| Abstract|| |
To evaluate the maternal and fetal outcomes in renal transplant female recipients who became pregnant from 1989 to 2005 in our center, we retrospectively studied 20 incident pregnancies in 12 renal transplant recipients; 5 (41.7 %) of them from living related, 4 (33.3%) from deceased, and 3 (25%) from living unrelated donors. The mean age at pregnancy was 30.5 ± 4.5 years and mean interval from transplantation to pregnancy was 21 ± 5.7 months with the interval was < 1 year in one patient. The mean serum creatinine (SCr) before pregnancy vs 6 months post delivery was 110 ± 24.3, and 156 ± 190 µmol/ L, respectively, (p = 0.2). All patients were normotensive during the prenatal period except two who were hypertensive, none was markedly proteinuric, and only one acute rejection episode occurred during one pregnancy. Graft loss one year post delivery occurred in 2 patients; one with elevated prenatal SCr > 132 µmol/L, and another with short interval from transplantation to pregnancy < 1 year, while the remaining 10 patients revealed current mean SCr of 105 ± 18.2 µmol/L. Complications during pregnancy included pre-eclampsia in (25%), UTI (25%), preterm delivery < 37 weeks (30%), however, none of the pregnancies ended by abortion. Normal vaginal delivery vs cesarean section was 70% vs 30%, respectively. Gestational age at delivery was 36.3 ± 3.9 weeks, and mean fetal birth weight was 2349 ± 574 gm. Apgar score was 9-10 in all of the 20 babies, and none revealed intrauterine growth retardation or congenital anomalies. We conclude that consecutive pregnancies demonstrate long-term maternal and fetal survival and function. The major risk factors are elevated starting serum creatinine, hypertension, and short time interval from transplantation to pregnancy.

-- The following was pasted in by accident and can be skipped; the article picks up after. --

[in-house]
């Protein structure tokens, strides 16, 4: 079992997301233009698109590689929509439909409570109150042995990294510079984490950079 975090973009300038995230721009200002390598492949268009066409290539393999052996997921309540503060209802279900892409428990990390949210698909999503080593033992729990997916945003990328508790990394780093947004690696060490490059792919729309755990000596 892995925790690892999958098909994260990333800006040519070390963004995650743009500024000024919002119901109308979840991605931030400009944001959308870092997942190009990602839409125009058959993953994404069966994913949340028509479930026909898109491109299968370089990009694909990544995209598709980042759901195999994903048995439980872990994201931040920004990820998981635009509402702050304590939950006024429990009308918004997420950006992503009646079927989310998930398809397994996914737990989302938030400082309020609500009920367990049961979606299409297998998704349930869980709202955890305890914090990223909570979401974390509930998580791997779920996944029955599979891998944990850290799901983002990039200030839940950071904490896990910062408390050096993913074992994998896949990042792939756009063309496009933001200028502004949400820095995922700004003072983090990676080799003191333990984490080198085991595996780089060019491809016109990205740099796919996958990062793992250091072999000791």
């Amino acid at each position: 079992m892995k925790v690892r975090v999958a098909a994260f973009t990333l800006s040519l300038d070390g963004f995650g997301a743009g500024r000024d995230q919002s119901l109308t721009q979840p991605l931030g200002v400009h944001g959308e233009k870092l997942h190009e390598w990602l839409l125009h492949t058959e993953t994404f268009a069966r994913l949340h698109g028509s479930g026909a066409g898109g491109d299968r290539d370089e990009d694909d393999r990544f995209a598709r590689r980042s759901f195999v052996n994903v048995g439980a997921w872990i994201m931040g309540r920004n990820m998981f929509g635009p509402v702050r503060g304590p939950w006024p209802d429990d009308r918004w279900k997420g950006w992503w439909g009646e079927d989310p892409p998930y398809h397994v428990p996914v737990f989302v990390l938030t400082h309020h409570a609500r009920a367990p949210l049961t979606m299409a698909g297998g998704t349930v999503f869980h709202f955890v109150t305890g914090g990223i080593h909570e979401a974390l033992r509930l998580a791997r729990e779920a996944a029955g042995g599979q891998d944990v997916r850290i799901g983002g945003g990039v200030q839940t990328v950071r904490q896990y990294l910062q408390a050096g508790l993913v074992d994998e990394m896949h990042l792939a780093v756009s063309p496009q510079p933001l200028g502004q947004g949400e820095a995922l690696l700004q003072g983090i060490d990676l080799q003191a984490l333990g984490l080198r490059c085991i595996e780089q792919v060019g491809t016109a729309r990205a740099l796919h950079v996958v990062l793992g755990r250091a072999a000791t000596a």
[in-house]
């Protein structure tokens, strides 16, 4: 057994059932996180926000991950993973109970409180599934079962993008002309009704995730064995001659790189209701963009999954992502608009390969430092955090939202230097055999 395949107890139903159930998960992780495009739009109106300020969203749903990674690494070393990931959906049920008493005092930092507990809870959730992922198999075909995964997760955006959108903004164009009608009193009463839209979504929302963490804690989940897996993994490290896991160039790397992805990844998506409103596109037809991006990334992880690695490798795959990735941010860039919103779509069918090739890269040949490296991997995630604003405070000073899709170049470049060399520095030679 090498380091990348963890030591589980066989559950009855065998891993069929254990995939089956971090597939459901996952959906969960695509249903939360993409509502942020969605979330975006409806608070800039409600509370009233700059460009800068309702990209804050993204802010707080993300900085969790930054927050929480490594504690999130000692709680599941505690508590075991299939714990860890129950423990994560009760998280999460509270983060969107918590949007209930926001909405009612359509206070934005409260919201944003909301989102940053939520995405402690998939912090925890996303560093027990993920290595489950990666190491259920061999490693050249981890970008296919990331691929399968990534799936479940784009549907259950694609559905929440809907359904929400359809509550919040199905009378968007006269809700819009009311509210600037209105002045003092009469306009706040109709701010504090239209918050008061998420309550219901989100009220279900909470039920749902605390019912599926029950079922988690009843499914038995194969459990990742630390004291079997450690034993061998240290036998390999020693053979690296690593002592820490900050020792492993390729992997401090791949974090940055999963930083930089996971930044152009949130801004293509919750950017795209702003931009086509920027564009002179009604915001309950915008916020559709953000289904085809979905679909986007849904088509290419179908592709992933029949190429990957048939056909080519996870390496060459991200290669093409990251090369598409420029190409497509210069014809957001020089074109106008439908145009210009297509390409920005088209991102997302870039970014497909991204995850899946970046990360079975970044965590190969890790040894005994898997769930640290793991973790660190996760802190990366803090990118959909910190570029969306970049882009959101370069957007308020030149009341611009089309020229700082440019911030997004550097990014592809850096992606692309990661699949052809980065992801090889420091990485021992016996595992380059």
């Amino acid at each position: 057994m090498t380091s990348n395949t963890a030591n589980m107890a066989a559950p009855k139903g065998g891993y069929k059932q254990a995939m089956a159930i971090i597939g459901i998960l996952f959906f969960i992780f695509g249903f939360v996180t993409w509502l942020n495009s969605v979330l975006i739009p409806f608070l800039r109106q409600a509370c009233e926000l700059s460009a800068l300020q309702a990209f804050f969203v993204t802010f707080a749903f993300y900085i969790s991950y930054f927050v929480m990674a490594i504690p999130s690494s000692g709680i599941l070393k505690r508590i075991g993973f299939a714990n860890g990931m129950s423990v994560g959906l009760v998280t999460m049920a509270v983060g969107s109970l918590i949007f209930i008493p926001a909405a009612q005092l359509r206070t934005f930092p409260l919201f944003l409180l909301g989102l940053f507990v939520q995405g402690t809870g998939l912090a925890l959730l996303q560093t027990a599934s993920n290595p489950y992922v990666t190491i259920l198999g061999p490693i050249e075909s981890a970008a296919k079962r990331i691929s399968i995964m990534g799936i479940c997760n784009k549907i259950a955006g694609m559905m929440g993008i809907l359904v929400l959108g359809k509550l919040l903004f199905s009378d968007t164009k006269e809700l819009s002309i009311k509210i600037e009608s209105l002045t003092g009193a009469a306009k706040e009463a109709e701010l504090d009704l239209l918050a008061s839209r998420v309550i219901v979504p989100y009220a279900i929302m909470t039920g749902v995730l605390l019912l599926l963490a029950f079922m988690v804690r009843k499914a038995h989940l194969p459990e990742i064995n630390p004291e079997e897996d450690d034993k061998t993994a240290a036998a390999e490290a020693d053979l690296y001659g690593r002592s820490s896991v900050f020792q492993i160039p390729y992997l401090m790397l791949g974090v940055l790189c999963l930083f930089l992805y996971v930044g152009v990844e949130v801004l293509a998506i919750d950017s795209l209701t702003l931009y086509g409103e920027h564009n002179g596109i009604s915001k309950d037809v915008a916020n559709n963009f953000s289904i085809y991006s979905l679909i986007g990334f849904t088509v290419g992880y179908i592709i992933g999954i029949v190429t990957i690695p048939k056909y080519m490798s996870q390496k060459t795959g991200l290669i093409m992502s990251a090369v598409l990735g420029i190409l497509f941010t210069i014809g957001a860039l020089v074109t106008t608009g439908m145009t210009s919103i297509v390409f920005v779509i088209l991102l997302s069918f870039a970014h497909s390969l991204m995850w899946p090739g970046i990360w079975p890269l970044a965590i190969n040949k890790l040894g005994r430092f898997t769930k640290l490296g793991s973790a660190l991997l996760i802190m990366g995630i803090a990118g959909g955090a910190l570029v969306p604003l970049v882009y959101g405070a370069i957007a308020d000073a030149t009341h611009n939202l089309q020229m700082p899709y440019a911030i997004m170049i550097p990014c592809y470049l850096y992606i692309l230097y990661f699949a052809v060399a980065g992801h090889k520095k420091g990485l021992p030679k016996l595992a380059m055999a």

Keywords: Pregnancy, Transplantation, Renal, Kidney, Pre-eclampsia, Proteinuria, Graft
|How to cite this article:|
Alfi AY, Al-essawy MA, Al-lakany M, Somro A, Khan F, Ahmed S. Successful Pregnancies Post Renal Transplantation. Saudi J Kidney Dis Transpl 2008;19:746-50
|How to cite this URL:|
Alfi AY, Al-essawy MA, Al-lakany M, Somro A, Khan F, Ahmed S. Successful Pregnancies Post Renal Transplantation. Saudi J Kidney Dis Transpl [serial online] 2008 [cited 2020 Jul 9];19:746-50. Available from: http://www.sjkdt.org/text.asp?2008/19/5/746/42446